Yet the president put a Twitter message out this morning that referred to it as “bomb stuff” while lamenting the possible drag this crisis might have on the future of Republican politicians competing in the midterm election.

Wow! Amazing, if you ask me.

What’s more, I was glad to hear FBI Director Christopher Wray snuff out the idiotic notion being tossed around by right-wing politicians and media that the pipe bombs were a hoax, that the crisis was the product of a shadow liberal/progressive conspiracy to make Republicans look bad.

Wray said in no uncertain terms that is not the case. The bombs were real. The suspect they arrested today in Florida is known to be a Donald Trump supporter. Whoever sought to terrorize the Democratic pols, including two former presidents and CNN intended to terrorize them — if not harm them outright if the devices ever exploded.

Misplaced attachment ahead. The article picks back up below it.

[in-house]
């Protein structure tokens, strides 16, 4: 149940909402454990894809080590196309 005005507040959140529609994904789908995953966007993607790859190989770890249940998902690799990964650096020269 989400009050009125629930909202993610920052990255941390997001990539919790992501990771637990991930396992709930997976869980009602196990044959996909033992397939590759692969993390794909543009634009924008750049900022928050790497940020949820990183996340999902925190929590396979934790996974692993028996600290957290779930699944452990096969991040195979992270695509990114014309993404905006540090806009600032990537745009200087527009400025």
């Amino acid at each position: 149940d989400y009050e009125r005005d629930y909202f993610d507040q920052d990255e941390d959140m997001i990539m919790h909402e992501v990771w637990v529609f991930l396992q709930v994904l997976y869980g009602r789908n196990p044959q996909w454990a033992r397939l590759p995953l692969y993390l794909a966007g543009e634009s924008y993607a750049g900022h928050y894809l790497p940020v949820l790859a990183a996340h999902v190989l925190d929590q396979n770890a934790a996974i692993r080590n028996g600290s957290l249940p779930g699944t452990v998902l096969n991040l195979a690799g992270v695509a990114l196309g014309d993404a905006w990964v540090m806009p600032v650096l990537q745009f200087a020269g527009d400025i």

This is a serious degradation of the political discourse. It is far worse than mere “bomb stuff.” The president should know better than to say such a thing … but he doesn’t.

Editorial boards need not reflect the community

A friend of mine challenged a blog item I posted earlier today that called attention to the Dallas Morning News’s endorsement of Beto O’Rourke in this year’s campaign for the U.S. Senate.

My friend noted that “of course DMN” would back the Democratic challenger to Republican Sen. Ted Cruz. Dallas County voted Democratic in 2016, as well as in 2012 and 2008. The paper, my friend noted, was going with the community flow.

I felt compelled to remind him that newspaper editorial boards — at least in my experience — do not necessarily strive to reflect the community’s leaning.

The example I gave him involved my nearly 11 years in Jefferson County, the largest county of the Golden Triangle region of Southeast Texas.